Outcast

The Columbine massacre in Colorado has been on my mind – and probably yours as well. It’s very troubling on any number of levels.

First, kids preying on kids just goes against the way things should be. (Not that it’s any better when adults prey on kids, as the school bombing in Bath, MI in May 1927, demonstrated.) But kids are supposed to be innocent, trouble-free, fun loving – not scheming killers.

Second, the suburbs are supposed to be safe. That’s part of the reason so many white folk (and nonwhites with the money to do so) live there, to be away from the people we equate with crime.

Third, we like to think the human race is getting better. That means we should put aside racism and hatred. The massacre flies in the face of notions of human progress.

Fourth, it shows a low respect for the law. At least two of the four guns used were obtained illegally. Building pipe bombs is simply illegal, as is murder.

Fifth, it shows a low regard for life. For some, life is sacred. For others, something that can be taken away with a gun or bomb.

This isn’t about computers, the Internet, or even violent games. This is about a breakdown in the moral makeup of the United States.

We could argue that Americans have resorted to violence since the Revolution, but it goes back further than that. We used our superior weapons to take much of this land from its natives. And before that, we used guns to settle our national differences in Europe.

Violence has been part of human nature since the beginning. Kill or be killed, whether it’s your dinner, a marauding animal, or someone who wants something you have. We even sanction the taking of human life in cases of self defense or for the public benefit (i.e., the death penalty).

Part of the culture of violence is viewing your enemy as less than fully human: inhuman, subhuman, evil, degenerate, or simply eager to take what’s yours.

Of course, there are two sides to the story. The one we’ve all heard is about the way these two outcasts “got even” by killing and wounding classmates and teachers.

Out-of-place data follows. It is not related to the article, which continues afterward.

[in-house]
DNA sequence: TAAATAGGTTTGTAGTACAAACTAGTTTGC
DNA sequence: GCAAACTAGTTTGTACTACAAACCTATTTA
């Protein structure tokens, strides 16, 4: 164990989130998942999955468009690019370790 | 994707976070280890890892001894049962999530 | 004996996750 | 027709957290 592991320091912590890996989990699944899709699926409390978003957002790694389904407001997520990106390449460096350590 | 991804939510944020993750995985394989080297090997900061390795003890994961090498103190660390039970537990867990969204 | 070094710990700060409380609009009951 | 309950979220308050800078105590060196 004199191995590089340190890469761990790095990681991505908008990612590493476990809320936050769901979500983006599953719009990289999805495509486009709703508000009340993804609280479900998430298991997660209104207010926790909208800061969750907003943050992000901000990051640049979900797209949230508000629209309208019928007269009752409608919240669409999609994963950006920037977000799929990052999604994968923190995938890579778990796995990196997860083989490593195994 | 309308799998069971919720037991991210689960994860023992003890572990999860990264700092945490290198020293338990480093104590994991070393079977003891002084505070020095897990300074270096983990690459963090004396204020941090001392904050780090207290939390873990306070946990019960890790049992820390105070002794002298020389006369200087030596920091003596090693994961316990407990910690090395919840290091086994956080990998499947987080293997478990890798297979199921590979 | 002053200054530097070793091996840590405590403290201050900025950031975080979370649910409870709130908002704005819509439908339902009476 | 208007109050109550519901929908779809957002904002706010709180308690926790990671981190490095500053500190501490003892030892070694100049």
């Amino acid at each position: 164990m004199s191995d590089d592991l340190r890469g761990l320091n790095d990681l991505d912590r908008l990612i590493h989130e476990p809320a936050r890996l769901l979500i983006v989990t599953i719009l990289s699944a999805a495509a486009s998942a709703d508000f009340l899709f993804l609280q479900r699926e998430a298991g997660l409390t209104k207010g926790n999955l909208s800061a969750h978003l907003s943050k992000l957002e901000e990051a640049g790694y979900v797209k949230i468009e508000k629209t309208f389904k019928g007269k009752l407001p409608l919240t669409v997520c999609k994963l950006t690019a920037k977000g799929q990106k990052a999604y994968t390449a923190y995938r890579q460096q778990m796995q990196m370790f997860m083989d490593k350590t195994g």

But why did they feel the need to resort to violence?

Quite simply, because they had been made the enemy by the insiders at school. A lot of us went through school being picked on for our looks, our brains, our bodies, our lack of coordination, our style of dress, our accent, our personal quirks, etc.

As some forums at Slashdot have pointed out, it’s the norm for geeks and nerds to be picked on in high school. And it’s not uncommon for us to wish the worst for those who torment us, although we rarely act on those desires.

Our society glorifies winning at any cost. For some, that means they achieve popularity by joining the in crowd and picking on the outsiders, driving them further away. Outsiders tend to clump together, as in the Trenchcoat Mafia. We need a place that accepts us as different – and doesn’t judge us as inferior simply because we are different.

Frankly, I don’t know what happens to the majority of jocks, cheerleaders, and other popular students after high school. I’ve never been part of that crowd.

I know the nerds go on to get jobs that use their skills and accept them. One of them grew up to run Apple computer twice. Another built Microsoft.

There are ways to survive the abuse of high school, accept your uniqueness, and run with it. You may or may not become a billionaire, a computer geek, an engineer, or anything else that the world applauds – but you have to become yourself.

For me, that’s a Macintosh guru, network administrator, webmaster, husband, father, son, and brother.

Who are you becoming?

Keywords: #columbine #terrorism

Short link: http://goo.gl/8xF4vK

This site uses Akismet to reduce spam. Learn how your comment data is processed.